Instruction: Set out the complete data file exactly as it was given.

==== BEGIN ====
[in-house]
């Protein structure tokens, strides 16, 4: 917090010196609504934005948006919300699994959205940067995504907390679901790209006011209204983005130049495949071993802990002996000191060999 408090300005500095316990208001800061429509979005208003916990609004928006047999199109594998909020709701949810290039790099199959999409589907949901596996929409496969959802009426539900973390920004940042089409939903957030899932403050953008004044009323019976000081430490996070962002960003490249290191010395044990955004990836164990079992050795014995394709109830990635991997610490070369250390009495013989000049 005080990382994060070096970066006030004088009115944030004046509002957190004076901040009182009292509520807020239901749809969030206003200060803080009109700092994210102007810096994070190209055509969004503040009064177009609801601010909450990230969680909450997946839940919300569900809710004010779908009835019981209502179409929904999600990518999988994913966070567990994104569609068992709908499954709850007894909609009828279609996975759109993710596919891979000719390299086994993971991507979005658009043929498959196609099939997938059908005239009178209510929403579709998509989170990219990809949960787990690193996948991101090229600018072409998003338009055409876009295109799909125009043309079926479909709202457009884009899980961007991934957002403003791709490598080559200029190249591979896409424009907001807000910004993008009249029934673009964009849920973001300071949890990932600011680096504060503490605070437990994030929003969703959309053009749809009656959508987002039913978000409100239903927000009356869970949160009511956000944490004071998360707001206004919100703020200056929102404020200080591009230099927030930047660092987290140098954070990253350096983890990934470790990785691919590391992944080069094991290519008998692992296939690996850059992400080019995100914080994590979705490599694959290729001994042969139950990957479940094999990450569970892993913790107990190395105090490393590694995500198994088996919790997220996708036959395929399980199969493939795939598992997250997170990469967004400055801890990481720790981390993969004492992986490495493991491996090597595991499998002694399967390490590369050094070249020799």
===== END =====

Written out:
[in-house]
């Protein structure tokens, strides 16, 4: 917090010196609504934005948006919300699994959205940067995504907390679901790209006011209204983005130049495949071993802990002996000191060999 408090300005500095316990208001800061429509979005208003916990609004928006047999199109594998909020709701949810290039790099199959999409589907949901596996929409496969959802009426539900973390920004940042089409939903957030899932403050953008004044009323019976000081430490996070962002960003490249290191010395044990955004990836164990079992050795014995394709109830990635991997610490070369250390009495013989000049 005080990382994060070096970066006030004088009115944030004046509002957190004076901040009182009292509520807020239901749809969030206003200060803080009109700092994210102007810096994070190209055509969004503040009064177009609801601010909450990230969680909450997946839940919300569900809710004010779908009835019981209502179409929904999600990518999988994913966070567990994104569609068992709908499954709850007894909609009828279609996975759109993710596919891979000719390299086994993971991507979005658009043929498959196609099939997938059908005239009178209510929403579709998509989170990219990809949960787990690193996948991101090229600018072409998003338009055409876009295109799909125009043309079926479909709202457009884009899980961007991934957002403003791709490598080559200029190249591979896409424009907001807000910004993008009249029934673009964009849920973001300071949890990932600011680096504060503490605070437990994030929003969703959309053009749809009656959508987002039913978000409100239903927000009356869970949160009511956000944490004071998360707001206004919100703020200056929102404020200080591009230099927030930047660092987290140098954070990253350096983890990934470790990785691919590391992944080069094991290519008998692992296939690996850059992400080019995100914080994590979705490599694959290729001994042969139950990957479940094999990450569970892993913790107990190395105090490393590694995500198994088996919790997220996708036959395929399980199969493939795939598992997250997170990469967004400055801890990481720790981390993969004492992986490495493991491996090597595991499998002694399967390490590369050094070249020799």